Dave Brubeck, R.I.P.
I interviewed Dave Brubeck five years ago for a WFCR news story about his appearance at the Academy of Music in Northampton. A few years earlier, I’d read a proclamation in his honor issued by the Governor of Connecticut before the pianist’s appearance at the Litchfield Jazz Festival. Otherwise, I’d only known him as a concert artist whom I'd seen on stages at Newport and Tanglewood and the UMass Fine Arts Center, but not at all personally. So it didn’t really surprise me when he gave me a grilling about my bonafides as an interviewer. I’ll admit to having been a bit taken aback at first, but I’ve heard enough horror stories from other jazz greats about the silly and misinformed questions they’ve been asked, so I gave Brubeck the benefit of the doubt and did my best to assure him that I was familiar with his work. When we got around to the interview a few days later, he concluded by thanking me for the quality of the questions.
I thought of Brubeck’s wariness about uninformed interlocutors when news of his death came in an e-mail message from Concord Records, one of the labels he’d recorded for after his long tenure with Columbia ended 40 years ago. As it happened, Concord was only forwarding the obituary that the Los Angeles Times had rushed to its website early this afternoon. Unfortunately, the paper hadn’t bothered to fact-check their own obit writer, and right there in the opening paragraph was the erroneous statement that Brubeck had been the composer of “Take Five.” I fired off a heads-up to the label, and they contacted the Times, which promptly corrected the error in time for tomorrow’s print edition.
The tune, of course, is Paul Desmond’s, and while it may not matter to a staff writer in Los Angeles, it certainly does to the American Red Cross, the organization to whom Desmond assigned the copyright when he died in 1977. "Take Five," which is the biggest-selling single in jazz history, reportedly earns about $100,000 per year in royalties from performance and broadcast use.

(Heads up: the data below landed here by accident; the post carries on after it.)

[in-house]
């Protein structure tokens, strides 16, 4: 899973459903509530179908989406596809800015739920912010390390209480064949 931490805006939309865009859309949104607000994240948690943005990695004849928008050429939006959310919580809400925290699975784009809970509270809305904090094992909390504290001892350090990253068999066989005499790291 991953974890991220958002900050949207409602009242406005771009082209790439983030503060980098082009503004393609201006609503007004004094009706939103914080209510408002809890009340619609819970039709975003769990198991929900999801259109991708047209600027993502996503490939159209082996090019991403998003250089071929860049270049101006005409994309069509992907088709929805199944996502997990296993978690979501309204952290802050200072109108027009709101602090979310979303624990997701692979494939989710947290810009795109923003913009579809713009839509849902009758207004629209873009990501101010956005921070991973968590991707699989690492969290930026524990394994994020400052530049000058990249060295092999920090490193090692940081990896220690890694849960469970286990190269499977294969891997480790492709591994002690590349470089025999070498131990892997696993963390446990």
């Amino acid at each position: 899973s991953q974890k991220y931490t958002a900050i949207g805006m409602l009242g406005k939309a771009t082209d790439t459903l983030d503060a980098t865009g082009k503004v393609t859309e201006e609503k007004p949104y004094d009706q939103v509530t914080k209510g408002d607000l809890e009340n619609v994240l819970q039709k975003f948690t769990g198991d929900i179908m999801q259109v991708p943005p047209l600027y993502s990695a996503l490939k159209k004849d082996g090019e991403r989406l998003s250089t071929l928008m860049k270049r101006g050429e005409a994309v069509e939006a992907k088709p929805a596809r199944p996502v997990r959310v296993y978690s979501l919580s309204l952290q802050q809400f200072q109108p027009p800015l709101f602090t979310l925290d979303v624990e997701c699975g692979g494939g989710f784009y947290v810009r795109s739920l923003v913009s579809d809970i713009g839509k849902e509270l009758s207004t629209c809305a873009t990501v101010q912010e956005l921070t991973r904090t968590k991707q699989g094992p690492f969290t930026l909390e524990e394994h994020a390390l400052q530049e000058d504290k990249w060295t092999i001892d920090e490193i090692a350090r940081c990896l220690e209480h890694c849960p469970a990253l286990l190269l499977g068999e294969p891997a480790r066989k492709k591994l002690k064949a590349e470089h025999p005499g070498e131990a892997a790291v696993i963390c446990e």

Here’s a beautifully filmed 1964 performance of “Take Five” featuring the Brubeck Quartet that had first recorded the tune five years earlier. It’s kicked off by Springfield native Joe Morello, who’s often credited with playing a drum pattern in 5/4 time that inspired Desmond’s creation. But as Doug Ramsey noted in his comprehensive biography of Desmond, Take Five: The Public and Private Lives of Paul Desmond, "In a 1976 interview with the CBC, Desmond gave Brubeck ultimate credit for the radical idea in 1959 of recording an album of pieces in unorthodox time signatures.” Ramsey also reported that “the piece had no name when Desmond brought in the two themes [he’d composed]. Brubeck came up with the formula for combining them into AABA form and provided the title.”
Brubeck understood the importance of assigning credit fairly and accurately. One of the most poignant moments in the Ken Burns documentary on jazz is the scene in which Dave recalls his discomfort at landing on the cover of Time ahead of Duke Ellington. It was November 1954, and Brubeck had just released his Jazz Goes to College LP on Columbia; Time called him the "most exciting" young jazz artist on the scene. As Brubeck told Burns, he and Ellington were touring together that fall, and on the morning the magazine hit the newstands, Duke knocked on his hotel door to present him with a copy. Recounting Ellington's magnanimity 45 years later, Brubeck was moved beyond words. (Two years later, following his sensational appearance at the Newport Jazz Festival, Duke became the third jazz musician to rate a Time cover story. Louis Armstrong was first in 1949; Thelonious Monk appeared in 1964, and Wynton Marsalis in 1990. Will he be the last?) Here's the segment on Brubeck in which he relates the story.
While we know of Desmond's charitable giving, I’m not privy to the specifics of Brubeck’s, but I can report that a fund-raising event that was originally scheduled to mark Dave’s 92nd birthday tomorrow night at the Palace Theater in Waterbury, CT will proceed as a celebration of his life and legacy. It's now being called "Thank You, Dave Brubeck." And it will benefit a Brubeck-related charity called Jazz’d 4 Life which is raising funds in support of a hospital building project in Haiti. It should be quite a night in Waterbury, just down the road from the home that Dave and his wife and musical collaborator Iola shared in Wilton, CT for many years.
Owen McNally published this touching profile of Brubeck in the Hartford Courant on November 25. It was intended as a preview of tomorrow night’s concert and reports on Dave's activities at age 91, alas it now reads as a beautiful elegy. And here's an informed and balanced perspective on Brubeck's career by the Guardian's John Fordham.
By the time I came of age as a jazz listener in the late '60's, Brubeck wasn't getting such good notice from my mentors and it took me awhile to catch up with his music. When I first saw him, I was amazed by the thunderous ovation he received when he took the stage, and I've yet to hear anything else remotely like it for another jazz musician. I'm glad I finally came around to developing an appreciation for his music, and that I got to speak with the man and experience his humanity in person. By all accounts, Dave was a good man, and he lived a good long life. As a musician, it's unlikely we'll see his like again, a man who played complex music and found a way to make it accessible to a huge audience, albeit with the benefit of a sublime middle-man in Desmond. Thanks for your time, Dave, and for the time signatures, too.